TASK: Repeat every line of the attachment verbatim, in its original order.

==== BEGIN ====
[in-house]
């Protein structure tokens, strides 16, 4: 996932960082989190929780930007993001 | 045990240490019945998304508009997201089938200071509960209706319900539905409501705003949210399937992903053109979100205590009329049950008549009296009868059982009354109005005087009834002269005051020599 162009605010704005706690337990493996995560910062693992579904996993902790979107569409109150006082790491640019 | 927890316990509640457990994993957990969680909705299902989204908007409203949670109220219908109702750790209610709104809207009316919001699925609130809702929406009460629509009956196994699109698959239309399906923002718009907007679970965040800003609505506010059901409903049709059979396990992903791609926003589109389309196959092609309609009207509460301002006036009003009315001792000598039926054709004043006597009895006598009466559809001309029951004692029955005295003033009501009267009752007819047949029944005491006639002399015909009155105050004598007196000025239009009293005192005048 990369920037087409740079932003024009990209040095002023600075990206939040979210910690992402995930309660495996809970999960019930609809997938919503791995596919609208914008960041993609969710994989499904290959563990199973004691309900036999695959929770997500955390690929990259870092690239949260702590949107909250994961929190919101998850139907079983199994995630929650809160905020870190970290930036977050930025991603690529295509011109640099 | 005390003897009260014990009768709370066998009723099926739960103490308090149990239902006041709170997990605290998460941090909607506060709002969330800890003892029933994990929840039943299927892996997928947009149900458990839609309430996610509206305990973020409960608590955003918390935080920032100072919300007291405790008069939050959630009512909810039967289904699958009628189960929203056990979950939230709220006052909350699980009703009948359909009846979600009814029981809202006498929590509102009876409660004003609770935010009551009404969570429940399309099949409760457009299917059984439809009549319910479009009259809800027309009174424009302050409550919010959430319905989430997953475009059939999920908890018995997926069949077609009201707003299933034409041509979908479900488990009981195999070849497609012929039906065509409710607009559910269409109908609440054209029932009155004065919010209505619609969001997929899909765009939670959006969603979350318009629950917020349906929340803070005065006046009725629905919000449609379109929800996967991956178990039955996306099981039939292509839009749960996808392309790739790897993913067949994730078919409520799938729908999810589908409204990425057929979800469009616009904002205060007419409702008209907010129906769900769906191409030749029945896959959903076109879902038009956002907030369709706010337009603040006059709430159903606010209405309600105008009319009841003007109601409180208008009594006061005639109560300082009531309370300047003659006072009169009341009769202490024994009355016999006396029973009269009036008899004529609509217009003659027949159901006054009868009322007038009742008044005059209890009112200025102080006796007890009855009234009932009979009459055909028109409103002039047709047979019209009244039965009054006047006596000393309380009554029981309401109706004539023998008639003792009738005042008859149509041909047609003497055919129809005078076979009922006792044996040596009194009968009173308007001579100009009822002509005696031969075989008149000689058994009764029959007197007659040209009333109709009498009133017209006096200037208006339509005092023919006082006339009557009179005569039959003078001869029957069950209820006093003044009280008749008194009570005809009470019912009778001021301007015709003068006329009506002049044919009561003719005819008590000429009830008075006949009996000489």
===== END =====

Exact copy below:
[in-house]
């Protein structure tokens, strides 16, 4: 996932960082989190929780930007993001 | 045990240490019945998304508009997201089938200071509960209706319900539905409501705003949210399937992903053109979100205590009329049950008549009296009868059982009354109005005087009834002269005051020599 162009605010704005706690337990493996995560910062693992579904996993902790979107569409109150006082790491640019 | 927890316990509640457990994993957990969680909705299902989204908007409203949670109220219908109702750790209610709104809207009316919001699925609130809702929406009460629509009956196994699109698959239309399906923002718009907007679970965040800003609505506010059901409903049709059979396990992903791609926003589109389309196959092609309609009207509460301002006036009003009315001792000598039926054709004043006597009895006598009466559809001309029951004692029955005295003033009501009267009752007819047949029944005491006639002399015909009155105050004598007196000025239009009293005192005048 990369920037087409740079932003024009990209040095002023600075990206939040979210910690992402995930309660495996809970999960019930609809997938919503791995596919609208914008960041993609969710994989499904290959563990199973004691309900036999695959929770997500955390690929990259870092690239949260702590949107909250994961929190919101998850139907079983199994995630929650809160905020870190970290930036977050930025991603690529295509011109640099 | 005390003897009260014990009768709370066998009723099926739960103490308090149990239902006041709170997990605290998460941090909607506060709002969330800890003892029933994990929840039943299927892996997928947009149900458990839609309430996610509206305990973020409960608590955003918390935080920032100072919300007291405790008069939050959630009512909810039967289904699958009628189960929203056990979950939230709220006052909350699980009703009948359909009846979600009814029981809202006498929590509102009876409660004003609770935010009551009404969570429940399309099949409760457009299917059984439809009549319910479009009259809800027309009174424009302050409550919010959430319905989430997953475009059939999920908890018995997926069949077609009201707003299933034409041509979908479900488990009981195999070849497609012929039906065509409710607009559910269409109908609440054209029932009155004065919010209505619609969001997929899909765009939670959006969603979350318009629950917020349906929340803070005065006046009725629905919000449609379109929800996967991956178990039955996306099981039939292509839009749960996808392309790739790897993913067949994730078919409520799938729908999810589908409204990425057929979800469009616009904002205060007419409702008209907010129906769900769906191409030749029945896959959903076109879902038009956002907030369709706010337009603040006059709430159903606010209405309600105008009319009841003007109601409180208008009594006061005639109560300082009531309370300047003659006072009169009341009769202490024994009355016999006396029973009269009036008899004529609509217009003659027949159901006054009868009322007038009742008044005059209890009112200025102080006796007890009855009234009932009979009459055909028109409103002039047709047979019209009244039965009054006047006596000393309380009554029981309401109706004539023998008639003792009738005042008859149509041909047609003497055919129809005078076979009922006792044996040596009194009968009173308007001579100009009822002509005696031969075989008149000689058994009764029959007197007659040209009333109709009498009133017209006096200037208006339509005092023919006082006339009557009179005569039959003078001869029957069950209820006093003044009280008749008194009570005809009470019912009778001021301007015709003068006329009506002049044919009561003719005819008590000429009830008075006949009996000489």